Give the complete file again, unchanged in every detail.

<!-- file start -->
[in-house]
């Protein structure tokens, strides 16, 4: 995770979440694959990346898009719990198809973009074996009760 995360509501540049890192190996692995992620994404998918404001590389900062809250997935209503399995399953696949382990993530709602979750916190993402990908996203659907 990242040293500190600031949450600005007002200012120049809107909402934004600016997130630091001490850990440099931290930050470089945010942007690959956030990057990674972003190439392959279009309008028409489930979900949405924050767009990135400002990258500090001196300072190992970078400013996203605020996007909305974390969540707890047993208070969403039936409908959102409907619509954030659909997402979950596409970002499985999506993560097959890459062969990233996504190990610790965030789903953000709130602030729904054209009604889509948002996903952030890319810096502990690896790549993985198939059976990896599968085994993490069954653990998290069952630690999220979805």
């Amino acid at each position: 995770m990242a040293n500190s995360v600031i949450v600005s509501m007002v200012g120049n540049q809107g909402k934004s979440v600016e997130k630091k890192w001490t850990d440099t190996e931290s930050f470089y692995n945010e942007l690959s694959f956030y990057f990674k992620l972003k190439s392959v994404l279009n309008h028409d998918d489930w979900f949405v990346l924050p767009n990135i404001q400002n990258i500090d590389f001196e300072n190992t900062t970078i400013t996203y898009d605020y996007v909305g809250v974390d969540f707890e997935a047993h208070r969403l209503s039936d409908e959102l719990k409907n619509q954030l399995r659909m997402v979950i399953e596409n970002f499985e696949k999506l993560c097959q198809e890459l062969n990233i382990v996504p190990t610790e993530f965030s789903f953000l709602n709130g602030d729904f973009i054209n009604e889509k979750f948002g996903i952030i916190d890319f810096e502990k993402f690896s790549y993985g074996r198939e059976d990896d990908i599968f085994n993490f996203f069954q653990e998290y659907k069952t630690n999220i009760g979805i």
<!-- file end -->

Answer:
[in-house]
């Protein structure tokens, strides 16, 4: 995770979440694959990346898009719990198809973009074996009760 995360509501540049890192190996692995992620994404998918404001590389900062809250997935209503399995399953696949382990993530709602979750916190993402990908996203659907 990242040293500190600031949450600005007002200012120049809107909402934004600016997130630091001490850990440099931290930050470089945010942007690959956030990057990674972003190439392959279009309008028409489930979900949405924050767009990135400002990258500090001196300072190992970078400013996203605020996007909305974390969540707890047993208070969403039936409908959102409907619509954030659909997402979950596409970002499985999506993560097959890459062969990233996504190990610790965030789903953000709130602030729904054209009604889509948002996903952030890319810096502990690896790549993985198939059976990896599968085994993490069954653990998290069952630690999220979805």
């Amino acid at each position: 995770m990242a040293n500190s995360v600031i949450v600005s509501m007002v200012g120049n540049q809107g909402k934004s979440v600016e997130k630091k890192w001490t850990d440099t190996e931290s930050f470089y692995n945010e942007l690959s694959f956030y990057f990674k992620l972003k190439s392959v994404l279009n309008h028409d998918d489930w979900f949405v990346l924050p767009n990135i404001q400002n990258i500090d590389f001196e300072n190992t900062t970078i400013t996203y898009d605020y996007v909305g809250v974390d969540f707890e997935a047993h208070r969403l209503s039936d409908e959102l719990k409907n619509q954030l399995r659909m997402v979950i399953e596409n970002f499985e696949k999506l993560c097959q198809e890459l062969n990233i382990v996504p190990t610790e993530f965030s789903f953000l709602n709130g602030d729904f973009i054209n009604e889509k979750f948002g996903i952030i916190d890319f810096e502990k993402f690896s790549y993985g074996r198939e059976d990896d990908i599968f085994n993490f996203f069954q653990e998290y659907k069952t630690n999220i009760g979805i």